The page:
What is in this article?:
- Alabama playing catch-up in irrigating cropland
- Grower response has been good
- While Alabama is traditionally known as an irrigation-deficit state, there are signs that modest expansion is occurring.
- Alabama can learn from the mistakes of its neighbors as it moves forward with water policy and irrigation.
- There are several important considerations for growers who are thinking about irrigating for the first time.
FARMERS IN ALABAMA are playing catch-up when it comes to irrigating cropland, especially when compared with its neighboring states of Georgia and Mississippi.
The states of Alabama and Georgia offer a study in contrast when it comes to irrigated cropland. It’s estimated that between 50 to 60 percent or more of Georgia’s farmland is currently irrigated, the result of a progressive expansion that has occurred in recent decades. However, only about 150,000 acres are irrigated in Alabama, a number that definitely ranks it high on the list of “under-irrigated” states.
But there are rumblings of change in Alabama. A state tax incentive from a couple of years ago is believed to have spurred some modest growth in irrigated cropland, and farmers appear to be more interested now in insuring themselves against the calamity of drought.
If there’s an advantage in Alabama’s irrigation deficit, it’s that the state can look to its neighbors such as Georgia and learn from their mistakes, especially in the area of restrictions and regulations, which continue to evolve in most of the Southeastern United States.
“Alabama should take advantage both of the mistakes and progress of neighboring states,” says Wesley Porter, who was recently named the irrigation specialist for both the University of Georgia Extension Service and the Alabama Cooperative Extension System, a position that has him regularly crossing state lines to help farmers with their irrigation issues and concerns.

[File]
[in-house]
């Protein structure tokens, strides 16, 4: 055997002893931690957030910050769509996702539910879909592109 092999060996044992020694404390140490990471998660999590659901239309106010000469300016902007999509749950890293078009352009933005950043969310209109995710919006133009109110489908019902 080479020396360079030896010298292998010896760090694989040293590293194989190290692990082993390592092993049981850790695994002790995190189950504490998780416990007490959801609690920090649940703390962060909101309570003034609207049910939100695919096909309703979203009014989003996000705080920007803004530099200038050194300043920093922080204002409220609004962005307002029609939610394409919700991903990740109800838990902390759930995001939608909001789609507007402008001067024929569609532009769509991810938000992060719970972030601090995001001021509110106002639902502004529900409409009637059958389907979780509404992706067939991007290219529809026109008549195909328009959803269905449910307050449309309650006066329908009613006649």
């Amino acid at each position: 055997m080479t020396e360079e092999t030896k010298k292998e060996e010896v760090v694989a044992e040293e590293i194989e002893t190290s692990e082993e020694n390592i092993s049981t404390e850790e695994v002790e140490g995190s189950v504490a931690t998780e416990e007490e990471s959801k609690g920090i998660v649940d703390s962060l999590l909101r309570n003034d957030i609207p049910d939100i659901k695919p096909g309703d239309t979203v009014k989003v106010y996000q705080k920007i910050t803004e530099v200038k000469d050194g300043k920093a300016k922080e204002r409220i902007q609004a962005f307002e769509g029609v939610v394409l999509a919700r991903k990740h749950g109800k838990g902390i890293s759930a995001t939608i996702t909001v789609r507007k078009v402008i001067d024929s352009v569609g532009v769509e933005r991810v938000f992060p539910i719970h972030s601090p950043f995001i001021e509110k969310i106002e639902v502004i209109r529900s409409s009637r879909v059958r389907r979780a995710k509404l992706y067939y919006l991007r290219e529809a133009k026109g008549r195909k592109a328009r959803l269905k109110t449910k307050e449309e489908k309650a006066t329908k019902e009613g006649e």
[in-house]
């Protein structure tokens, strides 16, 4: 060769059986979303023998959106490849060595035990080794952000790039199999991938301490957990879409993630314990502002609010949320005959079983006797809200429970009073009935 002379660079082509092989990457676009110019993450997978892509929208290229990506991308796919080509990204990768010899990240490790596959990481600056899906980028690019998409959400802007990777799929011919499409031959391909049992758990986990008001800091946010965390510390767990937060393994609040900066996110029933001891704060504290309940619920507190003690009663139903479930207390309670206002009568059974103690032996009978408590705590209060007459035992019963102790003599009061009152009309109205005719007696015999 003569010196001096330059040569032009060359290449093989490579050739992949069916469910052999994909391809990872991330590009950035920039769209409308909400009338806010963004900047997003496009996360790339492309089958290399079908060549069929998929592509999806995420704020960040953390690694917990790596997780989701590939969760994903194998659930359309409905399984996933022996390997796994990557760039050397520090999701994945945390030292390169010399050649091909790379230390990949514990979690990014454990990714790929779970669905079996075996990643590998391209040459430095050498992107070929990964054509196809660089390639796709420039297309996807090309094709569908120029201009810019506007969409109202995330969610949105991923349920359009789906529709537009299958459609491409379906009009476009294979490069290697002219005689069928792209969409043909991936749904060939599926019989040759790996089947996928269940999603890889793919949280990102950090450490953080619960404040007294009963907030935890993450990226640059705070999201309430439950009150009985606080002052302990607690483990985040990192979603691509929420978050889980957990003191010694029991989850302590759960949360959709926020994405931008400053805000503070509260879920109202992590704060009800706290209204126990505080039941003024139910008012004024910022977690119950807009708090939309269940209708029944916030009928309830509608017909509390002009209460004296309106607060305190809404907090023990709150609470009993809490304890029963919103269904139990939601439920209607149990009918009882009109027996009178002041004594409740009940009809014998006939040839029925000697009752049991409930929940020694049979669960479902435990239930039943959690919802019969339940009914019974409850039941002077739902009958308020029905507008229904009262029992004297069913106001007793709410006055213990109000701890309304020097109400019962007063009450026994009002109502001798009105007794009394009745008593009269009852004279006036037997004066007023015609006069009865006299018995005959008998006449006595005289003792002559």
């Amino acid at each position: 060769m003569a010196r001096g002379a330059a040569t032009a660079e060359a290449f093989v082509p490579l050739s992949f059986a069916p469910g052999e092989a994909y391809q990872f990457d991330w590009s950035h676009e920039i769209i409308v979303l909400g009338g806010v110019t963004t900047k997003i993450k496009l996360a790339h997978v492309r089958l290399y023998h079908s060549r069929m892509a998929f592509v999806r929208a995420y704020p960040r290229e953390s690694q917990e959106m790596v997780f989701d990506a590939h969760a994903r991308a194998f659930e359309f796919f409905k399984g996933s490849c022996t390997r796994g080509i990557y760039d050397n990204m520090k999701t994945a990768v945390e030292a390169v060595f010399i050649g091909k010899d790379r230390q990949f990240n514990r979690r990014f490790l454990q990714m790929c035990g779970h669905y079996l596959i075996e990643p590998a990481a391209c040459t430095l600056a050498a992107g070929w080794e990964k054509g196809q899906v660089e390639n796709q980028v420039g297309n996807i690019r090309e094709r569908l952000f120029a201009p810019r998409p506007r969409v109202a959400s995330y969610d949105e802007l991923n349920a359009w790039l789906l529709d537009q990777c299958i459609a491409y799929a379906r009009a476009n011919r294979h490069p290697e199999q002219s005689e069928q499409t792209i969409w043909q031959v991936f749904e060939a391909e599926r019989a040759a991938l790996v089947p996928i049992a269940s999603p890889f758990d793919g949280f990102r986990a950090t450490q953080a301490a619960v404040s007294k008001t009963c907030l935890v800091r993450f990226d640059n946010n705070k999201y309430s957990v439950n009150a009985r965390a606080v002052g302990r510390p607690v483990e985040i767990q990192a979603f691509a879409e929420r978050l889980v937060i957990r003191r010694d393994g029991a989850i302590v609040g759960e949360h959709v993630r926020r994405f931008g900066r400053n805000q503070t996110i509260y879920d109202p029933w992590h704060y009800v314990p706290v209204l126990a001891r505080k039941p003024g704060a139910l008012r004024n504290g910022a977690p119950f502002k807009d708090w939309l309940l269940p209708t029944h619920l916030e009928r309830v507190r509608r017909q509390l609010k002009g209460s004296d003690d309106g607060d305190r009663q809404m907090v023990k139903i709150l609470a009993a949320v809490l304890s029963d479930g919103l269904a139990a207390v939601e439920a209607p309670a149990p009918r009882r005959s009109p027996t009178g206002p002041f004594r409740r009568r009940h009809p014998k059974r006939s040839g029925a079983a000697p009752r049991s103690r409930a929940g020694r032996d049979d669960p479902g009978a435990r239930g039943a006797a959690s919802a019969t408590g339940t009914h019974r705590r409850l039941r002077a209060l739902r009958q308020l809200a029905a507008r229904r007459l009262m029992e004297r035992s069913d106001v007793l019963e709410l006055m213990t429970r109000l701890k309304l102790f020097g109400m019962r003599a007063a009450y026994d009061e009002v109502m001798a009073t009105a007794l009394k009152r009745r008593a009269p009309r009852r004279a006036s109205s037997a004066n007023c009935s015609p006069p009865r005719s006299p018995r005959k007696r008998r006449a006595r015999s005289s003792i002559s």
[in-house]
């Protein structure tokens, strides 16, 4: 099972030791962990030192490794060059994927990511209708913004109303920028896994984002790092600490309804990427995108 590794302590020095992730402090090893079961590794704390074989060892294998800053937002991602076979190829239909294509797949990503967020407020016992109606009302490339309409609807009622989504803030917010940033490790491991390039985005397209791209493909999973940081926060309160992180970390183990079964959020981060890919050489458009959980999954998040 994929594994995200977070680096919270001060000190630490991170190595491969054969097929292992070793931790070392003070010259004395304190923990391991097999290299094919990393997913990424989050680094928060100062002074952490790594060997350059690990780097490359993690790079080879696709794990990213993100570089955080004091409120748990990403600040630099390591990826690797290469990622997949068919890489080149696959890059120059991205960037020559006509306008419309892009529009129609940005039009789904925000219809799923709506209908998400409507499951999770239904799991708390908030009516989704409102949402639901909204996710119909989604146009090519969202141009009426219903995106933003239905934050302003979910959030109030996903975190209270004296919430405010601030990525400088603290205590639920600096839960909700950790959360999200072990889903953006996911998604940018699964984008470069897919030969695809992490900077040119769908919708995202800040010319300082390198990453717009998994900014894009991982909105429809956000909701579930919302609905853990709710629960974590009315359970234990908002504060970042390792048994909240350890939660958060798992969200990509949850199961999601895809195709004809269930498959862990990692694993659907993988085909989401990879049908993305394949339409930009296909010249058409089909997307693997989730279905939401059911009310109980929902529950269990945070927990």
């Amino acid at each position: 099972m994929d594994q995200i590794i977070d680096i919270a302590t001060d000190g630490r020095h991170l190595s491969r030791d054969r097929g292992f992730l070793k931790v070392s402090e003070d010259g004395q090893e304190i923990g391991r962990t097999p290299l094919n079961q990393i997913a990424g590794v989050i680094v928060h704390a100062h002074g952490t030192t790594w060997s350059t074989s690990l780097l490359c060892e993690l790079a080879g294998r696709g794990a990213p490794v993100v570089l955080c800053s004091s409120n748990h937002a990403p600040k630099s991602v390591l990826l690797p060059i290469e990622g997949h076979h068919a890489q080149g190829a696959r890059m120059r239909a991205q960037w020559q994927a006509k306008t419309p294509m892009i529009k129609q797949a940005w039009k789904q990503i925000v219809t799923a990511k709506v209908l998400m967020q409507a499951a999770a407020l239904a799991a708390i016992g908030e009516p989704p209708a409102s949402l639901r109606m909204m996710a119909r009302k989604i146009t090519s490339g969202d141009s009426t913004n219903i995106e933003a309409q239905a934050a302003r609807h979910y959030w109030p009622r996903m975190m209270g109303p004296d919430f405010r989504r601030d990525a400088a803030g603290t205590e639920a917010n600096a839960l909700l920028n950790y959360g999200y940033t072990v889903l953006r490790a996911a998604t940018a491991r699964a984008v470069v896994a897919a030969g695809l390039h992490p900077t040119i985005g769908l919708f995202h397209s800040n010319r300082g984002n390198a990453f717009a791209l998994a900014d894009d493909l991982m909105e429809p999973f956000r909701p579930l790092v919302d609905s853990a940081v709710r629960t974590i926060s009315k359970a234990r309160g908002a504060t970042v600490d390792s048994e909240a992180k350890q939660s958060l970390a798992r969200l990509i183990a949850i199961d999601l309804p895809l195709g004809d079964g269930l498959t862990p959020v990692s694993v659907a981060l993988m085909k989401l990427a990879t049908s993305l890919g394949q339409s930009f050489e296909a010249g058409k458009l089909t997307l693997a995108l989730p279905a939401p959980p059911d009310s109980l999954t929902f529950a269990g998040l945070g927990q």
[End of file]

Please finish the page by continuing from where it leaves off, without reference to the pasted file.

“It is sometimes difficult to admit that you will see the same problems as neighboring states, but the regulations and problems will always come,” says Porter.
In terms of irrigation use, Georgia has been an especially progressive state, says Porter, and there are some practices in Georgia that can be quickly replicated in Alabama without the trial and error period that Georgia farmers initially endured.
Possibly the biggest obstacle to expanding irrigation in Alabama is the accessibility of its water supply, says Porter.
“Even though Alabama has a plentiful water supply, it is not as easy to reach as it is in Georgia. Georgia has a very shallow aquifer that much of the southern part of the state has access to. This makes it very easy to install wells and have adequate water supplies. However, Alabama, does not have easy access to these types of aquifers,” he says.
Typically, says Porter, the water supply throughout much of Alabama comes from surface water.
“Surface water has many challenges. These challenges can range from just pumping, to the source being too far from the site, and to not having adequate flows during drought periods, which is when you would have the highest water demand for crops,” he says.